33 SES 02 A, Gender Equality in Education
The authors on behalf of the Center for Research on Equality, Gender and Education, at the University of Iceland have been investigating practices and resistances towards gender equality in teacher education at the University of Iceland and in schools at three school levels in Reykjavik. The four-phase study has been presented in parts during recent ECER conferences. The aim of this paper is to look at the findings of the research as a whole in view of to important points of view: The first is the recent #metoo movement, which has been very strong in Iceland as elsewhere.
The second lens through which our study is viewed is the ECER 2018 conference theme Inclusion and Exclusion, Resources for Educational Research?
Equality issues are since 2008 by law a new subject of study in primary schools, and since 2011 equality is one of six pillars of education in the national curriculum guide for all school levels. Iceland has been ranked as number one in gender equality by the WER for eight consecutive years, 2009-2017. In 2009 our research center was asked by the president of the School of Education at the University of Iceland to investigate to what extent gender equality is included in the teachers education offered by the University. The study was extended to other educational sites than teacher education. The first focus was on teacher educators (phase 1), then on teacher education students (phase 2), thirdly the study focused on all school leaders at pre-, compulsory, and upper secondary level in the capital area, and finally on teachers in selected schools. So far three articles have been published (Guðný Guðbjörnsdóttir and Steinunn Helga Lárusdóttir, 2012; Guðný S. Guðbjörnsdóttir and Þórdís Þórðardóttir, 2016; Guðný S. Guðbjörnsdóttir and Steinunn Helga Lárusdóttir, 2017).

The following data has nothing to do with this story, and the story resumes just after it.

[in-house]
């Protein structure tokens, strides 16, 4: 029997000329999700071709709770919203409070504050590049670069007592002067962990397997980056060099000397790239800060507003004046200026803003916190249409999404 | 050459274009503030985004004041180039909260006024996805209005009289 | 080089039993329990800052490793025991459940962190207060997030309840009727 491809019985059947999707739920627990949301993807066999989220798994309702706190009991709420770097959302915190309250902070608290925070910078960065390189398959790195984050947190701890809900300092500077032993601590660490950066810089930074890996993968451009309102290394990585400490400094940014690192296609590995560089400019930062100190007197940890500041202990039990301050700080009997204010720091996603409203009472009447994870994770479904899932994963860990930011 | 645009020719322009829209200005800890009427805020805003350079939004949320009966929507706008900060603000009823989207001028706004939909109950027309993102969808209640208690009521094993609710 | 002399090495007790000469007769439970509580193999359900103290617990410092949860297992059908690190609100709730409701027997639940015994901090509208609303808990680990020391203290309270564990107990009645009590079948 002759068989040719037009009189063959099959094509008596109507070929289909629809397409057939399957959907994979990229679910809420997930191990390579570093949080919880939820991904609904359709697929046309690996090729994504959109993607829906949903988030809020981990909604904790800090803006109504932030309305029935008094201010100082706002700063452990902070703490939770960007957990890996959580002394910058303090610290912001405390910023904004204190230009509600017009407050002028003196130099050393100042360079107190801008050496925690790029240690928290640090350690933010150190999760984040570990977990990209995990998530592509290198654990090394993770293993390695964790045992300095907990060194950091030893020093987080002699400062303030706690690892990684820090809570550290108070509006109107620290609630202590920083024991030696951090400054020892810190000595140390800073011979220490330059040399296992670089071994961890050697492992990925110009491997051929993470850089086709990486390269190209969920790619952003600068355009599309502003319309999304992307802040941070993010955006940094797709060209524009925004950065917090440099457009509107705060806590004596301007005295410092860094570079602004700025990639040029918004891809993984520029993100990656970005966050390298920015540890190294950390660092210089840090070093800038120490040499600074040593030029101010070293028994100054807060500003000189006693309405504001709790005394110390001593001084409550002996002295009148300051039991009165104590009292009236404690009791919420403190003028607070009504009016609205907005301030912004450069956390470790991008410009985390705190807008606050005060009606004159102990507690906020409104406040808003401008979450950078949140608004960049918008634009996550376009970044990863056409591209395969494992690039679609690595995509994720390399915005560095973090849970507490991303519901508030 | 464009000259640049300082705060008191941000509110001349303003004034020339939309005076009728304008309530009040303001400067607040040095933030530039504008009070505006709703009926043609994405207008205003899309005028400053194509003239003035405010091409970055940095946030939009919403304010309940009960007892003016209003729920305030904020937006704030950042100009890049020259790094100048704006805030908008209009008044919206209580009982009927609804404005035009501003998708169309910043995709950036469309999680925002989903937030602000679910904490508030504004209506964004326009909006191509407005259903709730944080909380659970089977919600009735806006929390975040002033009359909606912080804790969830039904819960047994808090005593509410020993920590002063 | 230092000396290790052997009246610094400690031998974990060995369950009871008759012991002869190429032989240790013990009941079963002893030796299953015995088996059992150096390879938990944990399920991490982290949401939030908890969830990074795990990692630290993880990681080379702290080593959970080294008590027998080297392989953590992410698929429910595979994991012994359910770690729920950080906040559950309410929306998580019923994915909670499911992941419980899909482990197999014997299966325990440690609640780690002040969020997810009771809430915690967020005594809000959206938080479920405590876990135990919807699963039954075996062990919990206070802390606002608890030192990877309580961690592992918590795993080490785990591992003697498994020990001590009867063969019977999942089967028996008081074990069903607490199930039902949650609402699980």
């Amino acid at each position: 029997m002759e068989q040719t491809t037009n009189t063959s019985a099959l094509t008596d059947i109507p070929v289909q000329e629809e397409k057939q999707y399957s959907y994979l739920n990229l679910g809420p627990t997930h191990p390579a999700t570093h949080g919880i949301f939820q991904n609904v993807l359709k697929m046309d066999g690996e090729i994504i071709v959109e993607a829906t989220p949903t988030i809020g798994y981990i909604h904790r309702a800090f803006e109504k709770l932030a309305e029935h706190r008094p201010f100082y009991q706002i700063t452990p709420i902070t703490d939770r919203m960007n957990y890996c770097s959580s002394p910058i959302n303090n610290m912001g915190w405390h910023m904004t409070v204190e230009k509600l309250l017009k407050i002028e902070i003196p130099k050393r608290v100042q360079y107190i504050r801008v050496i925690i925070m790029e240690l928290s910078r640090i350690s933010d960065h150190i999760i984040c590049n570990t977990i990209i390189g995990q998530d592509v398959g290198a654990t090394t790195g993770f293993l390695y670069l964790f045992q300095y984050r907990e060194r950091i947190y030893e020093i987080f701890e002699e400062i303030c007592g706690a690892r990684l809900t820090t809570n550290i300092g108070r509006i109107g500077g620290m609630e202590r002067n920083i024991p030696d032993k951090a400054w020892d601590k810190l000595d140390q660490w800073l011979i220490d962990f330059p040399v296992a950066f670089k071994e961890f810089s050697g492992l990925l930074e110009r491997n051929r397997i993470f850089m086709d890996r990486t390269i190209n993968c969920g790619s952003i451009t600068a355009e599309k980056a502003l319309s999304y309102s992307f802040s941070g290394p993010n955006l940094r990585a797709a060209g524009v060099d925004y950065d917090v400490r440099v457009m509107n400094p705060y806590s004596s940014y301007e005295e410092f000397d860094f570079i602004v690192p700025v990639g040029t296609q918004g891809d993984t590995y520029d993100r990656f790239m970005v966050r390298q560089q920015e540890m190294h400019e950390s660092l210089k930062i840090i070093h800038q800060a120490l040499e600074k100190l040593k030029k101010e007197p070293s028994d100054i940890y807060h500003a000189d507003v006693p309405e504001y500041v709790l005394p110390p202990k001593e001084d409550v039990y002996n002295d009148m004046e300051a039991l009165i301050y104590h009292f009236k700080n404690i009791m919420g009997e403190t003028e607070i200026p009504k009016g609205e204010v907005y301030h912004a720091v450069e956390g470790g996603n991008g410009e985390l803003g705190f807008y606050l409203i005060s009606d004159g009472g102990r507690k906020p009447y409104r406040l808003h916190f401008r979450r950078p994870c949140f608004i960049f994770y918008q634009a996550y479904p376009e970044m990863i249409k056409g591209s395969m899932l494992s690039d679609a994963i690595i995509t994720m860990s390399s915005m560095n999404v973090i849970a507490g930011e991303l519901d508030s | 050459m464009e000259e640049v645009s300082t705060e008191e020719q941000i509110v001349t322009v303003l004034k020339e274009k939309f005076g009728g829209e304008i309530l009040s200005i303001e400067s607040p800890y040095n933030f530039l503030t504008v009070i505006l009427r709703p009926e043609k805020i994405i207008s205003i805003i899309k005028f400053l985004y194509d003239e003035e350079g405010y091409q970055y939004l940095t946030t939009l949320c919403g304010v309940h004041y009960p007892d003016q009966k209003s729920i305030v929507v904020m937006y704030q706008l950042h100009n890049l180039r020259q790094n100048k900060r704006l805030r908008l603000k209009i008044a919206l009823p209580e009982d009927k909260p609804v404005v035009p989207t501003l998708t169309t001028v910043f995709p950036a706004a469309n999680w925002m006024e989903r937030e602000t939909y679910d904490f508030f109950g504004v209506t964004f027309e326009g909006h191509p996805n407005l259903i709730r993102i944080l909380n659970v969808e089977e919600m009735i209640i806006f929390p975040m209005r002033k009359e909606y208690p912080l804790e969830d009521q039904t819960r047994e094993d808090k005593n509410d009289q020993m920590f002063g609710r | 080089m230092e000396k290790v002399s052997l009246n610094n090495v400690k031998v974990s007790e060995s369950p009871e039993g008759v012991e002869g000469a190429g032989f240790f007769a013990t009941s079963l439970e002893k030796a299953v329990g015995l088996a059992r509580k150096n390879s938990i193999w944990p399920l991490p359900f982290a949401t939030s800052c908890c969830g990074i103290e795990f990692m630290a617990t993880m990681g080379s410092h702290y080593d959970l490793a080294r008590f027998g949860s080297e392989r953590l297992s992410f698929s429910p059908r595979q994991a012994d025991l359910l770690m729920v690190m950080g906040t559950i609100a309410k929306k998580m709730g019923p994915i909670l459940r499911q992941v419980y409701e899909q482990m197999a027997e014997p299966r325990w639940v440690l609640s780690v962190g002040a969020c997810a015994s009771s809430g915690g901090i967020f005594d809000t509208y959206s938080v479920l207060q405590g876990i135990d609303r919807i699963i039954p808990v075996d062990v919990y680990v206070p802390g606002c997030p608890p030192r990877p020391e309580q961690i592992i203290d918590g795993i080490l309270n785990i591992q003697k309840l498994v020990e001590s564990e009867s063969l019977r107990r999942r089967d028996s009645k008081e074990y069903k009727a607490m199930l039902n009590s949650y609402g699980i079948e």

The most striking findings of this four-phase study is that gender equity issues are considered very important, they are generally not attended to, the knowledge of key gender related concepts is not strong, but there is great interest in more education on gender equality, especially on gender stereotypes and on gender related violence or harassment, not least on social media. Theoretically the views of essentialism, social constructivism and NPM (new public management) are in focus of the research and published articles.
Related to the latter finding is the strong #metoo movement, that exploded in Iceland in 2017, among women in politics, women in theatre and other arts, women in science, schools, medicine, in the police etc. etc. It is generally considered to be a groundbreaking revolution in Iceland, and many groups and organizations consider ways to react. The role of schools is considered important by many, so this paper is devoted to connecting the findings of our the four-phase study with the ideas about fighting sexual harassment and the #metoo movement.
The main questions of this paper are:
1. What are the main findings of the recent four-phase study on gender equality in education in Reykjavik?
- What are the policy implications of this study for education on equality and gender issues at all school levels, also in view of the #metoo movement and in view of the of inclusion/exclusion?